The movie “Seven” takes us into the moral and philosophical territory, and conducts a debate about human nature and social responsibility – it is the movie’s innumerable signs that lead us there.
Police Detective Somerset is counting down the last seven days before the retirement. He is called to investigate a suspicious death; he detects the work of the serial killer who turns his victims into a representation of the Seven Deadly Sins. Knowing it will be a long-running investigation Somerset is reluctant to be involved.
However, he is equally sure that Mills, a young cop new to the city’s homicide unit, is not yet ready for this kind of job.
Roland Barthes’ five codes are clearly in operation in every part of David Fincher’s Seven. Like any film – but perhaps more than most – this taut pitch-black thriller is a swirling sea of signs on the crime scenes. The central conceit of the movie invites a semiotic analysis, as it seems to hinge on the ability to decipher a cryptic message.
Even the title itself plays with systems of meaning. A great deal of the film’s publicity refers to it as Se7en.
The moment it begins the movie sets us to work, dealing our bits of information that the viewer can sort into appropriate patterns of understanding. Our senses are on maximum alert for the “road signs” that signal the kind of experience the film is going to give us.
The world of the film is created with great economy. Before anything appears on the screen, we hear distant wailing sirens summoning up associations of danger and rescue. It was criminality and law enforcement. The almost constant rain adds an element of claustrophobia to the background hostility and menace of the soundtrack.
This external environment contrasts with the first visual images we see, as we follow Somerset (Morgan Freeman) moving slowly around the hushed and dimly lit interior of his apartment, getting prepared to face the city streets. His calm and methodical manner conveys an inner stillness, which will be his hallmark.
In these early scenes, Somerset is being “assembled” for us from a series of carefully chosen outward signs. They inform the audience who he is and what to expect from him. He tidies his kitchen, and one by one collects the personal effects neatly lined up on his dressing table. He carefully places a fountain pen in the pocket of his crisp white shirt. He also plucks fluff from his suit.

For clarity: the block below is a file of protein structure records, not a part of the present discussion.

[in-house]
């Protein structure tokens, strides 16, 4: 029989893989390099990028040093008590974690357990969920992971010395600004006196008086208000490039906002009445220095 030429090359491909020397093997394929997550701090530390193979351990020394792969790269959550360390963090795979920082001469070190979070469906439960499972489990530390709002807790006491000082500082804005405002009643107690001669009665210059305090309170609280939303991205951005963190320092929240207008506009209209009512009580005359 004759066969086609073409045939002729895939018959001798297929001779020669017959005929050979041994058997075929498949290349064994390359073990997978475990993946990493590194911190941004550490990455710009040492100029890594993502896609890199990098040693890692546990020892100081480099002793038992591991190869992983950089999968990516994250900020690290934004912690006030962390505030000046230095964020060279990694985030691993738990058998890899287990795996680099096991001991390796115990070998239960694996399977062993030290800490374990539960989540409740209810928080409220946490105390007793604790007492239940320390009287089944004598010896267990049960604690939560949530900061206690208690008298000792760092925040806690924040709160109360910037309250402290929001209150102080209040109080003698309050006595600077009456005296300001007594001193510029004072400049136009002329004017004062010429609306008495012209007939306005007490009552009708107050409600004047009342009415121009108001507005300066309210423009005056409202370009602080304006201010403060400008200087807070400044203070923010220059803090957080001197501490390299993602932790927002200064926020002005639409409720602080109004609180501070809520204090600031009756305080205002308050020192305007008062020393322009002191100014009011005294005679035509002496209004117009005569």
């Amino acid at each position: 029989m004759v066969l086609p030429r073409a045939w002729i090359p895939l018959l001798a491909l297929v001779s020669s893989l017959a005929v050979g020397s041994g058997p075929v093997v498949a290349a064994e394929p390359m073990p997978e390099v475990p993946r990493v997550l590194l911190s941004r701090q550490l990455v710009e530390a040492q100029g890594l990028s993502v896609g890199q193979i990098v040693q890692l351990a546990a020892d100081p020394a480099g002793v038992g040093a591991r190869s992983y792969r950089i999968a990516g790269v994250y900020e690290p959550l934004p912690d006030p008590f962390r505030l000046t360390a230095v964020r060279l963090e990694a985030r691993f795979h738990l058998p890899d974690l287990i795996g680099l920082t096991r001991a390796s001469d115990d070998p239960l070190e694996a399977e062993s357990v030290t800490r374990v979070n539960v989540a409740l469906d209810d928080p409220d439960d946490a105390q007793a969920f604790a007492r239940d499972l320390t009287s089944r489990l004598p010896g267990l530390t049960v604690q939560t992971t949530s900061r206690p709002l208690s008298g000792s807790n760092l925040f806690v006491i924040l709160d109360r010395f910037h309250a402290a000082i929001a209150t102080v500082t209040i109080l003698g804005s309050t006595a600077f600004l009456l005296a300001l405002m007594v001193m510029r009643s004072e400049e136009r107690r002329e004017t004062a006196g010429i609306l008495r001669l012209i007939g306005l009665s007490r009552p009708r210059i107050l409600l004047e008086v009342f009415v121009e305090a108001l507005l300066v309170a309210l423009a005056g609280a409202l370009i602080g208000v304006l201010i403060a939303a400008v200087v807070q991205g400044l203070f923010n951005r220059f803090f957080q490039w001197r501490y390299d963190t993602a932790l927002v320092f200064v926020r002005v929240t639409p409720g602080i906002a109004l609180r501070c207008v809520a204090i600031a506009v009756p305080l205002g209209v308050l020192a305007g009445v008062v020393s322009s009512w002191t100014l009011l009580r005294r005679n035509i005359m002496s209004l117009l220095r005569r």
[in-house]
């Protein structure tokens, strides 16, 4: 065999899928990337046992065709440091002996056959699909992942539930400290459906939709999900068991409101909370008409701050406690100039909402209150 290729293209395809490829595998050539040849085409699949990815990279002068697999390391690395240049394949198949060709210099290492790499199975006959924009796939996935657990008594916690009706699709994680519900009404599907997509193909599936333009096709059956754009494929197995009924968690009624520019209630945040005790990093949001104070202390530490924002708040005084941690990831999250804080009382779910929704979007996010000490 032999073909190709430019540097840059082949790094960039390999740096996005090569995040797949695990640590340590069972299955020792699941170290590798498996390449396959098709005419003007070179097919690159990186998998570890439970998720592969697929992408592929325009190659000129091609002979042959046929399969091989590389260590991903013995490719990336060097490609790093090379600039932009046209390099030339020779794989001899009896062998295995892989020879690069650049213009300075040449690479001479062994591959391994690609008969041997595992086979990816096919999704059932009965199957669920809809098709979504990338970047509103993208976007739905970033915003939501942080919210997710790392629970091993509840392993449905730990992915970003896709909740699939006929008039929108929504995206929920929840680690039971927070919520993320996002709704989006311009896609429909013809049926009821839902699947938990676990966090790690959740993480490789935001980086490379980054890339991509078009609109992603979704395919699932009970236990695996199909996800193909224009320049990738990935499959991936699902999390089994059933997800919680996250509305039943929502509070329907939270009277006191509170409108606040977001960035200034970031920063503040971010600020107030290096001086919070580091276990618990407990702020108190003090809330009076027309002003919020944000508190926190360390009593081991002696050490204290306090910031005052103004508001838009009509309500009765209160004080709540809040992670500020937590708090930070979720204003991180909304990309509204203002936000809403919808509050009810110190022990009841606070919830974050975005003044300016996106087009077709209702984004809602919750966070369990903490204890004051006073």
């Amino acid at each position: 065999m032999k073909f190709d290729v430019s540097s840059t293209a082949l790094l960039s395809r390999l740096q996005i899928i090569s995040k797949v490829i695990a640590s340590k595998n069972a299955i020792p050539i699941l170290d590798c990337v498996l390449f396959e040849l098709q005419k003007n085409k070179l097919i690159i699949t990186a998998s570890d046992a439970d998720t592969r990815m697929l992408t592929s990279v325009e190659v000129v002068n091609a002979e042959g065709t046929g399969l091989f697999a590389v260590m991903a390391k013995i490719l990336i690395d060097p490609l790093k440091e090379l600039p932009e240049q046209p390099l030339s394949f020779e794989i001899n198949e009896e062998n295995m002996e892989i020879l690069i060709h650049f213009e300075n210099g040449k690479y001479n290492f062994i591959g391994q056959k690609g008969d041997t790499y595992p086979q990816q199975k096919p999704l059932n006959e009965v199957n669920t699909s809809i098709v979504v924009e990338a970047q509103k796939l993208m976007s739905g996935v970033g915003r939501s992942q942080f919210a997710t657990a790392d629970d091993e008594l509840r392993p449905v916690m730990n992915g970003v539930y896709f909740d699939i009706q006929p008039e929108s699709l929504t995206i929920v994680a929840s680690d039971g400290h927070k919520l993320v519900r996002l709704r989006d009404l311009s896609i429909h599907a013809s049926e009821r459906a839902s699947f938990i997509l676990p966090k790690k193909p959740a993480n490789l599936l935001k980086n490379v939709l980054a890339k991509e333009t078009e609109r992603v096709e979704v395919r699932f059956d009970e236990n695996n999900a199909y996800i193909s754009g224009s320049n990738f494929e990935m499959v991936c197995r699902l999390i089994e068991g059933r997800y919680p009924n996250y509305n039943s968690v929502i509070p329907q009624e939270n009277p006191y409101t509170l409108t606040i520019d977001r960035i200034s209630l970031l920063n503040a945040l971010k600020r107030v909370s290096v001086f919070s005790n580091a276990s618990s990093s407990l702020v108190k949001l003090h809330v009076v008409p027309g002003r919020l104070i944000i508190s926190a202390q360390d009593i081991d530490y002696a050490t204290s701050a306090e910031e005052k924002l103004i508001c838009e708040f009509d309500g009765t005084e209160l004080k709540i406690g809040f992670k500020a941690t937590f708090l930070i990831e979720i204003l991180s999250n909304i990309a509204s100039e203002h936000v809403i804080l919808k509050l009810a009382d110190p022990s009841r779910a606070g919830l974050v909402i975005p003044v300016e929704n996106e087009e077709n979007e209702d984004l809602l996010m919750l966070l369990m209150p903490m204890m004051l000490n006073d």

When the viewer next sees the protagonist, he looks like the stereotypical American detective complete with trench coat and trilby. A costume that adds to his air of authority but singles him out as a figure slightly displaced in time.
The chess set in the foreground of the opening shot suggests intellectual combat and a struggle between black and white – good and evil. The switchblade he later throws with such shocking force and deadly accuracy into a dartboard represents mental sharpness, directness, and efficiency.
Other objects associated with Somerset represent extensions of his personality. When we see him in his cramped office pecking away at an old-fashioned manual typewriter we are seeing someone comfortably self-contained in his working habits, but “out of step” with modern ways. He says as much:
“I don’t understand this place anymore.”
Most striking of all is the metronome that he keeps beside his bed. Its regular motion reflects the order he craves and drowns out the chaos that encroaches from the street outside. These noises – emergency vehicles and angry voices, are the world he lives in and wishes to escape.
All these signs point to Somerset’s psychology – to the qualities of intelligence and calculation, maturity, and independence, moderation, and self-control, which equip him for the task ahead. They are visible-external-signifiers of the invisible-internal-signifies – his mind. These signs give the illusion of human depth and complexity that makes him “real” to us and allows us to attribute to his beliefs and desires that can then go unstated. Creating a coherent character profile encourages the audience to feel they recognize and understand him. Attaching to him they attach to the film.
Working the enigmas